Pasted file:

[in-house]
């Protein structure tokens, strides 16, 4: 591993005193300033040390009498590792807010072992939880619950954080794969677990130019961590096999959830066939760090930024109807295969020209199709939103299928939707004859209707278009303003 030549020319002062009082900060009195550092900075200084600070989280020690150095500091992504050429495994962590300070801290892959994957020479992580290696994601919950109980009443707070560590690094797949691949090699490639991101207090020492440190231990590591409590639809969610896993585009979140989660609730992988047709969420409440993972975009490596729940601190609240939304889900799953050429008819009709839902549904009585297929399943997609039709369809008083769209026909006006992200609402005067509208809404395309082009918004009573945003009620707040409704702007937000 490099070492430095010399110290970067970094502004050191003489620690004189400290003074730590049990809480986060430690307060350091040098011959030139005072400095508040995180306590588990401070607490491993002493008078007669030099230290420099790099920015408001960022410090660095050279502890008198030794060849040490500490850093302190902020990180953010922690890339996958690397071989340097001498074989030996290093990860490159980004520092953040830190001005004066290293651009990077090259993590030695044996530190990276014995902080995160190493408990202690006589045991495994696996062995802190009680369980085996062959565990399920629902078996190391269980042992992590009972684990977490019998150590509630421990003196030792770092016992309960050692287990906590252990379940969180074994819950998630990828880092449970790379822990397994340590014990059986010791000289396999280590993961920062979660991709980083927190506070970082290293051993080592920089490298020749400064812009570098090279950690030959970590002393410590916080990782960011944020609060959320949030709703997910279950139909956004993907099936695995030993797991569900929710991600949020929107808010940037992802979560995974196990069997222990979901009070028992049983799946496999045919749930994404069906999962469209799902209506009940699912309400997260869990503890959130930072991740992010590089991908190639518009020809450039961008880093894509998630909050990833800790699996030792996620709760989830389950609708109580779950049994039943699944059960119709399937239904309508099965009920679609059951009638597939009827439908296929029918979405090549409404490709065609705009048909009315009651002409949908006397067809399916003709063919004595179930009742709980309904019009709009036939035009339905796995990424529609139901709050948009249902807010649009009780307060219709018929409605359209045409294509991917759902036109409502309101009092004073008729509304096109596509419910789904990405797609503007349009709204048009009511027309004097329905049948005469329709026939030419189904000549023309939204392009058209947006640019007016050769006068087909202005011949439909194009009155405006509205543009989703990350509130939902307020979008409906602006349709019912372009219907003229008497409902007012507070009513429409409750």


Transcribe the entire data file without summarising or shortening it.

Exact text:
[in-house]
């Protein structure tokens, strides 16, 4: 591993005193300033040390009498590792807010072992939880619950954080794969677990130019961590096999959830066939760090930024109807295969020209199709939103299928939707004859209707278009303003 030549020319002062009082900060009195550092900075200084600070989280020690150095500091992504050429495994962590300070801290892959994957020479992580290696994601919950109980009443707070560590690094797949691949090699490639991101207090020492440190231990590591409590639809969610896993585009979140989660609730992988047709969420409440993972975009490596729940601190609240939304889900799953050429008819009709839902549904009585297929399943997609039709369809008083769209026909006006992200609402005067509208809404395309082009918004009573945003009620707040409704702007937000 490099070492430095010399110290970067970094502004050191003489620690004189400290003074730590049990809480986060430690307060350091040098011959030139005072400095508040995180306590588990401070607490491993002493008078007669030099230290420099790099920015408001960022410090660095050279502890008198030794060849040490500490850093302190902020990180953010922690890339996958690397071989340097001498074989030996290093990860490159980004520092953040830190001005004066290293651009990077090259993590030695044996530190990276014995902080995160190493408990202690006589045991495994696996062995802190009680369980085996062959565990399920629902078996190391269980042992992590009972684990977490019998150590509630421990003196030792770092016992309960050692287990906590252990379940969180074994819950998630990828880092449970790379822990397994340590014990059986010791000289396999280590993961920062979660991709980083927190506070970082290293051993080592920089490298020749400064812009570098090279950690030959970590002393410590916080990782960011944020609060959320949030709703997910279950139909956004993907099936695995030993797991569900929710991600949020929107808010940037992802979560995974196990069997222990979901009070028992049983799946496999045919749930994404069906999962469209799902209506009940699912309400997260869990503890959130930072991740992010590089991908190639518009020809450039961008880093894509998630909050990833800790699996030792996620709760989830389950609708109580779950049994039943699944059960119709399937239904309508099965009920679609059951009638597939009827439908296929029918979405090549409404490709065609705009048909009315009651002409949908006397067809399916003709063919004595179930009742709980309904019009709009036939035009339905796995990424529609139901709050948009249902807010649009009780307060219709018929409605359209045409294509991917759902036109409502309101009092004073008729509304096109596509419910789904990405797609503007349009709204048009009511027309004097329905049948005469329709026939030419189904000549023309939204392009058209947006640019007016050769006068087909202005011949439909194009009155405006509205543009989703990350509130939902307020979008409906602006349709019912372009219907003229008497409902007012507070009513429409409750």